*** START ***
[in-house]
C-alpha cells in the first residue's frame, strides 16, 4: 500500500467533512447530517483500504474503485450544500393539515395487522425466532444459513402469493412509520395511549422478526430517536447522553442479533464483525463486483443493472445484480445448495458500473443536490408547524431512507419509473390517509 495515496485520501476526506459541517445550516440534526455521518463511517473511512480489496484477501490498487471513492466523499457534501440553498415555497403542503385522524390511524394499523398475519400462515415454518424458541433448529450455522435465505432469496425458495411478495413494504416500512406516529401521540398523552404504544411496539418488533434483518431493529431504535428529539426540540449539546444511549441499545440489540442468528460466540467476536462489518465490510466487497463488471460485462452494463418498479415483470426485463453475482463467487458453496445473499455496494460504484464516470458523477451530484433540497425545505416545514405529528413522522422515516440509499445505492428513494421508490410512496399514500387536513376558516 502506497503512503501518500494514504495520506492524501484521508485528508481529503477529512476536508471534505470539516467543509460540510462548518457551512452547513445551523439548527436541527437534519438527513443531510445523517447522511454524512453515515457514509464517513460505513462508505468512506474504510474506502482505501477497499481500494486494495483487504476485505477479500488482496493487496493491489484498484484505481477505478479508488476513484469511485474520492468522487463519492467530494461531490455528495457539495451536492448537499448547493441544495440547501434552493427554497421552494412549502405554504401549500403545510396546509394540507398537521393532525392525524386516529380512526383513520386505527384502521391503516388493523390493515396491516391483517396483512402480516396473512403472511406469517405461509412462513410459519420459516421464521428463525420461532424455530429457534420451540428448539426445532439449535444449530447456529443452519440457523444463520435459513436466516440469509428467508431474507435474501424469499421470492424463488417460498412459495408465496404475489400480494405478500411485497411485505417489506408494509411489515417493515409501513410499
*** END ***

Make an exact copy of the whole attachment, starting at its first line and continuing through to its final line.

[in-house]
C-alpha cells in the first residue's frame, strides 16, 4: 500500500467533512447530517483500504474503485450544500393539515395487522425466532444459513402469493412509520395511549422478526430517536447522553442479533464483525463486483443493472445484480445448495458500473443536490408547524431512507419509473390517509 495515496485520501476526506459541517445550516440534526455521518463511517473511512480489496484477501490498487471513492466523499457534501440553498415555497403542503385522524390511524394499523398475519400462515415454518424458541433448529450455522435465505432469496425458495411478495413494504416500512406516529401521540398523552404504544411496539418488533434483518431493529431504535428529539426540540449539546444511549441499545440489540442468528460466540467476536462489518465490510466487497463488471460485462452494463418498479415483470426485463453475482463467487458453496445473499455496494460504484464516470458523477451530484433540497425545505416545514405529528413522522422515516440509499445505492428513494421508490410512496399514500387536513376558516 502506497503512503501518500494514504495520506492524501484521508485528508481529503477529512476536508471534505470539516467543509460540510462548518457551512452547513445551523439548527436541527437534519438527513443531510445523517447522511454524512453515515457514509464517513460505513462508505468512506474504510474506502482505501477497499481500494486494495483487504476485505477479500488482496493487496493491489484498484484505481477505478479508488476513484469511485474520492468522487463519492467530494461531490455528495457539495451536492448537499448547493441544495440547501434552493427554497421552494412549502405554504401549500403545510396546509394540507398537521393532525392525524386516529380512526383513520386505527384502521391503516388493523390493515396491516391483517396483512402480516396473512403472511406469517405461509412462513410459519420459516421464521428463525420461532424455530429457534420451540428448539426445532439449535444449530447456529443452519440457523444463520435459513436466516440469509428467508431474507435474501424469499421470492424463488417460498412459495408465496404475489400480494405478500411485497411485505417489506408494509411489515417493515409501513410499